Hard Time Killing Floor Blues

Album: Hard Time Killing Floor Blues (1931)

Songfacts®:

  • To be down on the killing floor is to be feeling very depressed. In this song, James sings about people working too hard for too little; they feel like they're down on the killing floor.

    There's some speculation that Skip James' killing floor is a literal abattoir, but he never worked in one and it's more likely a metaphor.
  • James, from rural Mississippi, recorded this song for the Paramount label, which released it as a 10-inch single with "Cherry Ball Blues" in 1931. The song didn't get much attention until the blues music revival of the 1960s, when Delta blues musicians from the '20s and '30s were "rediscovered."

    "Hard Time Killing Floor Blues" was re-issued on the Biograph label in 1964, the same year James first played the Newport Folk Festival; he was 61 at the time. James made more recordings before dying from cancer in 1969.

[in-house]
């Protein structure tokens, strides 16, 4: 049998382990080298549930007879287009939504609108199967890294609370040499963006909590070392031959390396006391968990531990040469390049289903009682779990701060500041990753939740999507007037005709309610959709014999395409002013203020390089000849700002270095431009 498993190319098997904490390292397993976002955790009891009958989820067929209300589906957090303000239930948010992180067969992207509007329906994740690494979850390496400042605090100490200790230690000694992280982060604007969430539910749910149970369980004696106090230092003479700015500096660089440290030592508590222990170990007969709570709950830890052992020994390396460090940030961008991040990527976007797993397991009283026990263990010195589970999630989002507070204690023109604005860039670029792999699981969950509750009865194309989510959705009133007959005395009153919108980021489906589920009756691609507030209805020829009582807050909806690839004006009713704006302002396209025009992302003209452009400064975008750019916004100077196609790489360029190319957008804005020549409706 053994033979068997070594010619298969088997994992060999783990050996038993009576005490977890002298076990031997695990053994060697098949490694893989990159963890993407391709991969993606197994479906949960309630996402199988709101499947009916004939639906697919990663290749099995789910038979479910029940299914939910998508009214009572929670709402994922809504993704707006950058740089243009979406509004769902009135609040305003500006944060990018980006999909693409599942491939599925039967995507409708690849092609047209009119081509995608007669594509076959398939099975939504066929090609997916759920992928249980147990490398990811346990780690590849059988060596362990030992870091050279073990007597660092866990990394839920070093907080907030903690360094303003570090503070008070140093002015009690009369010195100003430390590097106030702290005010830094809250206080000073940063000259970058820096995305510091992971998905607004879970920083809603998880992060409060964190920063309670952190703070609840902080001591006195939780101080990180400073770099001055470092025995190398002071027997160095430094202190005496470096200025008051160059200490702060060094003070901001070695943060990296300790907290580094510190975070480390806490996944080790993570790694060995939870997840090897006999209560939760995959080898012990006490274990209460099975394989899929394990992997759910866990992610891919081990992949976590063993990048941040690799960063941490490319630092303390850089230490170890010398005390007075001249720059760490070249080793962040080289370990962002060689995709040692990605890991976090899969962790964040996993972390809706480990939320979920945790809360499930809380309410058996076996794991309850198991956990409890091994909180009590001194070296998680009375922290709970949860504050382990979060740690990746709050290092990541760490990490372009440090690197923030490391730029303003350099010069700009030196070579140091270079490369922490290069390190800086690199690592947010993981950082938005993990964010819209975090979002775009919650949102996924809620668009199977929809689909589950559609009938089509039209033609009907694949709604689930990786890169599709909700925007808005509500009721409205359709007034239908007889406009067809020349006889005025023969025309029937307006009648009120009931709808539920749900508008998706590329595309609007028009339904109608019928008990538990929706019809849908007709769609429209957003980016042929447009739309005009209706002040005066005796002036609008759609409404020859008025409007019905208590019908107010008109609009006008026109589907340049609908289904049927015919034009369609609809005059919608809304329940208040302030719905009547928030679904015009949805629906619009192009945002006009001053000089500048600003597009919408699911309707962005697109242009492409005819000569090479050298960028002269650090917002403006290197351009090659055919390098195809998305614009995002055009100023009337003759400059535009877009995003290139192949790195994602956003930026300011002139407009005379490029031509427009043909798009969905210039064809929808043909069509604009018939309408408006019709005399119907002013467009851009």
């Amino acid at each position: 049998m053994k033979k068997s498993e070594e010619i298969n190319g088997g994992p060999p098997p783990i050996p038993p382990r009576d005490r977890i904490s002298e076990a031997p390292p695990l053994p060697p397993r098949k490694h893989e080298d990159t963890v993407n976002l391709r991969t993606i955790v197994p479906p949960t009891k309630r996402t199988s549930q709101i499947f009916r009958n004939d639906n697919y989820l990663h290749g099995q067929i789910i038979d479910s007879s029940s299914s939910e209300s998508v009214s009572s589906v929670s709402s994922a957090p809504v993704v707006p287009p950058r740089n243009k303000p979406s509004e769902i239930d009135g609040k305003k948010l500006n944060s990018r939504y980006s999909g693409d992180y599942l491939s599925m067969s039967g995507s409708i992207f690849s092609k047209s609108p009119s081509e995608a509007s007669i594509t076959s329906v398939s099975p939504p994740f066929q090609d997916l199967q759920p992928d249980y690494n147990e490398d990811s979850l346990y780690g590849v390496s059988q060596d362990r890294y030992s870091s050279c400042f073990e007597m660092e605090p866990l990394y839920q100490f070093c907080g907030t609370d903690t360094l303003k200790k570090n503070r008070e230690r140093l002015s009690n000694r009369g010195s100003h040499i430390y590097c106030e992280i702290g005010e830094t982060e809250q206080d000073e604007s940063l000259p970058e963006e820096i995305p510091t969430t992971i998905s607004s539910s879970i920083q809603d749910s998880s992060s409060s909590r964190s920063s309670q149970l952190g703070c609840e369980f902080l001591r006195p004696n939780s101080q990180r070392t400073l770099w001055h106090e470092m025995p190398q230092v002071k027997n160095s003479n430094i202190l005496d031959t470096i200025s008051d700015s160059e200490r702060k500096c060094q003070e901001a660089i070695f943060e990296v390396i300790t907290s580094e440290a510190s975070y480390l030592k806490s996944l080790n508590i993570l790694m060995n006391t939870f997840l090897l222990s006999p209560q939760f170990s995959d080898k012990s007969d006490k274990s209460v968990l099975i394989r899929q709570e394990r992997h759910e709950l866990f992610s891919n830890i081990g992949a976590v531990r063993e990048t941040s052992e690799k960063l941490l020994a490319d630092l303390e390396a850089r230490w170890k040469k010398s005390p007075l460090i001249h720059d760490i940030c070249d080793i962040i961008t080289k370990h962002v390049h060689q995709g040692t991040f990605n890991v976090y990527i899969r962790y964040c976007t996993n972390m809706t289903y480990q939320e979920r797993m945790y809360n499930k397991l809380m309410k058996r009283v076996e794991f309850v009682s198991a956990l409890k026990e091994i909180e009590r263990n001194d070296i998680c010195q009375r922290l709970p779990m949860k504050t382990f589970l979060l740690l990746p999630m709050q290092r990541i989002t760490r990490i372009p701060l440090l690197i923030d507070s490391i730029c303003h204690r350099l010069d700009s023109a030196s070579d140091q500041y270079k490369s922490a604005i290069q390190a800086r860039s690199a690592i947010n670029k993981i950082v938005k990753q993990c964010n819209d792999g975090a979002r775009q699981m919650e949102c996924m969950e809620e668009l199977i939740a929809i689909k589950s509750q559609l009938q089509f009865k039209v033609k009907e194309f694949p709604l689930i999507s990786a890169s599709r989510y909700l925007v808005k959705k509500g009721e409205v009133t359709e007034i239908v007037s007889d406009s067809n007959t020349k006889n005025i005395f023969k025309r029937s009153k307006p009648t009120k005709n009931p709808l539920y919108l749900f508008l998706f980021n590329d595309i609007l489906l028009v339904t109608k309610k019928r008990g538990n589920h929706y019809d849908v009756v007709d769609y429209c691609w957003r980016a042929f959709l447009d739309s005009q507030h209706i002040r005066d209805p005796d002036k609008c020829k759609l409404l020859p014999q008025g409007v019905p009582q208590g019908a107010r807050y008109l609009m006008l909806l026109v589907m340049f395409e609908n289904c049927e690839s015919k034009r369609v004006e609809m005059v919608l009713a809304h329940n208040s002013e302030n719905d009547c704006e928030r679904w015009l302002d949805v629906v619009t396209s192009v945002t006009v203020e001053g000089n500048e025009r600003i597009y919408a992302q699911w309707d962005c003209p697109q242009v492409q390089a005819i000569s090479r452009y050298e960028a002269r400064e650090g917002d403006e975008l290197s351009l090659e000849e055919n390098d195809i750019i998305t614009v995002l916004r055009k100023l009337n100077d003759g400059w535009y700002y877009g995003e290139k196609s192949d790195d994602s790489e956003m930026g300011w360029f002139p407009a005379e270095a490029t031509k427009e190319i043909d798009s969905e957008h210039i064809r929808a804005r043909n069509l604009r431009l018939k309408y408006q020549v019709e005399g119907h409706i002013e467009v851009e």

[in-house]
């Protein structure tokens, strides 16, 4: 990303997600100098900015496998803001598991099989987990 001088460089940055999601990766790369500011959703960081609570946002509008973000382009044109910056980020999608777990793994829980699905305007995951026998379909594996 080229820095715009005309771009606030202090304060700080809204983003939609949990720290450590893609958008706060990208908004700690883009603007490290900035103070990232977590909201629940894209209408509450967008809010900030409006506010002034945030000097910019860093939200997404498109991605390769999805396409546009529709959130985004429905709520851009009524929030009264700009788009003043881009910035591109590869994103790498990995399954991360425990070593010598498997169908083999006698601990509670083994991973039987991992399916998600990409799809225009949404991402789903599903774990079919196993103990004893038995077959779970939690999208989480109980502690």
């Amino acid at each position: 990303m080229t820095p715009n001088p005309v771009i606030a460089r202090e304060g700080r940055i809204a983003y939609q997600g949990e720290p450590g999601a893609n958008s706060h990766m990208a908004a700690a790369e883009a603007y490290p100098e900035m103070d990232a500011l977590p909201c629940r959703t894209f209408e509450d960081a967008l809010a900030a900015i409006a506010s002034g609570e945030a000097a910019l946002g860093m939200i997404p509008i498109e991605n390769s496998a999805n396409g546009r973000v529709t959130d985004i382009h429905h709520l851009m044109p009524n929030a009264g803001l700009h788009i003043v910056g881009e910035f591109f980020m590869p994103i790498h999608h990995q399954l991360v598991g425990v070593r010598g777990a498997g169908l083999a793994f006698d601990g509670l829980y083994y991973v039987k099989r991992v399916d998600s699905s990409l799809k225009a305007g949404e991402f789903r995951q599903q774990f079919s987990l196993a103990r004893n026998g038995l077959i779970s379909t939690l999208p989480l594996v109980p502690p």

• "Hard Time Killing Floor Blues" found new life when Chris Thomas King performed it in the 2000 movie O Brother, Where Art Thou? in character as blues musician Tommy Johnson. King's version, produced by T-Bone Burnett, was included on the soundtrack, which sold 8 million copies and went to #1 in America.

    In the film, King performed it around a campfire with George Clooney, John Turturro and Tim Blake Nelson (the Soggy Bottom Boys) looking on. King recalled in his book The Blues: The Authentic Narrative of My Music and Culture: "It seemed during the pivotal campfire scene, I'd truly conjured some mystical Voodoo, which Rodger Deakins, the cinematographer, had masterfully captured. I hadn't swiveled my hips on Ed Sullivan, set my guitar on fire at Monterey Pop, nor moonwalked on Motown's 25th anniversary stage. Yet, somehow, it was understood we'd caught lighting in a bottle."
  • In 1965, Howlin' Wolf released a song called "Killing Floor." His version also finds him in low spirits, but because of girl problems.

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